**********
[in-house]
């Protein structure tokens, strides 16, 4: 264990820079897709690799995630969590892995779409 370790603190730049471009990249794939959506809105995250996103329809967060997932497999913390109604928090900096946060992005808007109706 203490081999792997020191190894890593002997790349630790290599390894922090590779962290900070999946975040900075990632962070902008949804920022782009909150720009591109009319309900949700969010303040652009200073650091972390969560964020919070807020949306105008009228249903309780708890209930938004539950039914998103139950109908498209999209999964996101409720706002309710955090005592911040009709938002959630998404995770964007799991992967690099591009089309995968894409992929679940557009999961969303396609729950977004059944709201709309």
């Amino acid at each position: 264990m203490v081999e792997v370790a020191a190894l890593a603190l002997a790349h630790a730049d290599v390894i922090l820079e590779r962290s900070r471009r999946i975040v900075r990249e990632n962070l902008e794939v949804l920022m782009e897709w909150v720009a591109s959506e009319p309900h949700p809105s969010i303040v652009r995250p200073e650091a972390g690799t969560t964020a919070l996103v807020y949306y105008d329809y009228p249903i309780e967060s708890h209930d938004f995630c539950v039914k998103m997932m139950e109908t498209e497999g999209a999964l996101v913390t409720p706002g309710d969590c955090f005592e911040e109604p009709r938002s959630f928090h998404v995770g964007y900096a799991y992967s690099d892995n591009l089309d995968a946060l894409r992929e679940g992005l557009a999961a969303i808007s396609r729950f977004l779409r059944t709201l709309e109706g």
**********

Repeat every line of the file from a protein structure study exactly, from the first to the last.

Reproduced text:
[in-house]
């Protein structure tokens, strides 16, 4: 264990820079897709690799995630969590892995779409 370790603190730049471009990249794939959506809105995250996103329809967060997932497999913390109604928090900096946060992005808007109706 203490081999792997020191190894890593002997790349630790290599390894922090590779962290900070999946975040900075990632962070902008949804920022782009909150720009591109009319309900949700969010303040652009200073650091972390969560964020919070807020949306105008009228249903309780708890209930938004539950039914998103139950109908498209999209999964996101409720706002309710955090005592911040009709938002959630998404995770964007799991992967690099591009089309995968894409992929679940557009999961969303396609729950977004059944709201709309």
């Amino acid at each position: 264990m203490v081999e792997v370790a020191a190894l890593a603190l002997a790349h630790a730049d290599v390894i922090l820079e590779r962290s900070r471009r999946i975040v900075r990249e990632n962070l902008e794939v949804l920022m782009e897709w909150v720009a591109s959506e009319p309900h949700p809105s969010i303040v652009r995250p200073e650091a972390g690799t969560t964020a919070l996103v807020y949306y105008d329809y009228p249903i309780e967060s708890h209930d938004f995630c539950v039914k998103m997932m139950e109908t498209e497999g999209a999964l996101v913390t409720p706002g309710d969590c955090f005592e911040e109604p009709r938002s959630f928090h998404v995770g964007y900096a799991y992967s690099d892995n591009l089309d995968a946060l894409r992929e679940g992005l557009a999961a969303i808007s396609r729950f977004l779409r059944t709201l709309e109706g």